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How to add a DSM IAC to any aftermarket throttle body

One of the biggest downfalls to a aftermarket throttle body is the fact that it's incredibly difficult to obtain a rock solid idle because they don't have provisions for our OE IAC motor. This article shows one way to add your IAC back into the system no matter which TB you run.

This install is on my buddy Dan's 1G, which runs a '96+ 4.6L Mustang throttle body. It has no IAC provisions and his car struggles to idle.

First things first; search the web for part number "E9T170". (Credit to Nicole Decker on the DSM Tuners Facebook page for sharing this part) It's an Evap purge control valve that Nissan used to control emissions on some of their models. Basically all it is is a Mitsubishi made stepper motor (ISC motor) mounted in an external housing. There are many on eBay right now for under $50. Some are a plastic housing and some are aluminum - either housing should work but I'd recommend getting the aluminum housing one so that you can use parts of the sensor as well (more on this later). I paid $25 shipped for the one that I bought.


Pics of the housing:

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And here's a comparision of the stepper motors. Notice the differences. The tip that seals in the housing is different. As is the electrical connector.

DSM on the left, Nissan on the right.

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So, this means we need to use parts of both to make it work. We need to use the lower housing of the Nissan motor along with the upper half of the DSM one. Start by removing the three screws on the top side.

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99gst_racer

Moderator
11,946
1,388
Apr 5, 2003
Coloma, Michigan
Again, use the Nissan bottom half along with the DSM top half. This way we get it to seat and seal properly in the housing and we also don't have to change the electrical plug either. There's a small spring inside that may fall out. If it falls out, just drop it back in down the center of the top half before screwing it back together. And when it's together, go ahead and bolt it into the housing.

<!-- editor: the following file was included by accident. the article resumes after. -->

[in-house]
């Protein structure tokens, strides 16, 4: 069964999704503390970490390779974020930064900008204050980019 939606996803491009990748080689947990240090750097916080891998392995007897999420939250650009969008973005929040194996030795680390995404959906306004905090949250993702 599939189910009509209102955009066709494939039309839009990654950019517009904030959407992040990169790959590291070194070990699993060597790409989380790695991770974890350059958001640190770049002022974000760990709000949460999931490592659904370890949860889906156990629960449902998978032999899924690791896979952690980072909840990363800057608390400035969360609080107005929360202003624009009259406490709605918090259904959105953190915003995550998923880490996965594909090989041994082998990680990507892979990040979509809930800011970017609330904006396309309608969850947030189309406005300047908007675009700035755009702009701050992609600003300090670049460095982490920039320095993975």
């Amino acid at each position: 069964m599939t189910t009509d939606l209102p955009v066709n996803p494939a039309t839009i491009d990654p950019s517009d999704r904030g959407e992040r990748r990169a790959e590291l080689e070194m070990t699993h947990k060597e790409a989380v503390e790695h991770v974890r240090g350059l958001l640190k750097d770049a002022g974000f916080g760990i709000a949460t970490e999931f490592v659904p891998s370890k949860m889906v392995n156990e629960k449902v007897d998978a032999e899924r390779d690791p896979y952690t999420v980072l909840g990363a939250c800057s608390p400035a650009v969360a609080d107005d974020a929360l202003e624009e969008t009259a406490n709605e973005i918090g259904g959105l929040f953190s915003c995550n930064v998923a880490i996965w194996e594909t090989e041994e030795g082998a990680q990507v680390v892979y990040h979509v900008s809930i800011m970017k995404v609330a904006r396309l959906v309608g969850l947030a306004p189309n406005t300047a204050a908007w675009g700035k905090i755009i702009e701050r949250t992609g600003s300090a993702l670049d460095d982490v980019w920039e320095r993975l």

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Now that the sensor is ready, all that is left is to drill and tap a couple holes. Basically you want a port on each side of the throttle plate. We drilled a tapped for 1/4" NPT. My local hardware store had the tap and we used a 7/16" drill bit. Aeroquip offers the fittings. They are 3/8" barb to 1/4" NPT, part number FBM1207. Once the holes are drilled and tapped, install the fittings with a bit of teflon tape.

Another excellent option here would be to weld on female bungs to offer more thread engagement. We opted not to do that only because the manifold and TB were already powdercoated.

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Mount the steppper motor wherever you'd like and run your 3/8" hoses. And that's it. Now enjoy a functional ISC again!

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99gst_racer

Moderator
11,946
1,388
Apr 5, 2003
Coloma, Michigan
I wanted to make a follow-up on this, as I still get many messages asking about it. truth be told, we didn't spend enough time testing and using this. It was on the car for a short period of time before Dan swapped to a different throttle body. While it did work, it didn't work great and we didn't spend enough time dialing it in. I think part of why it didn't work great with us was due to the long hoses we used. I think it would be best to use as short if hoses as possible to reduce internal volume and also reduce response time.

If anyone else has messed with this more in depth than we did, I'd love to hear about it. Please message me.
 
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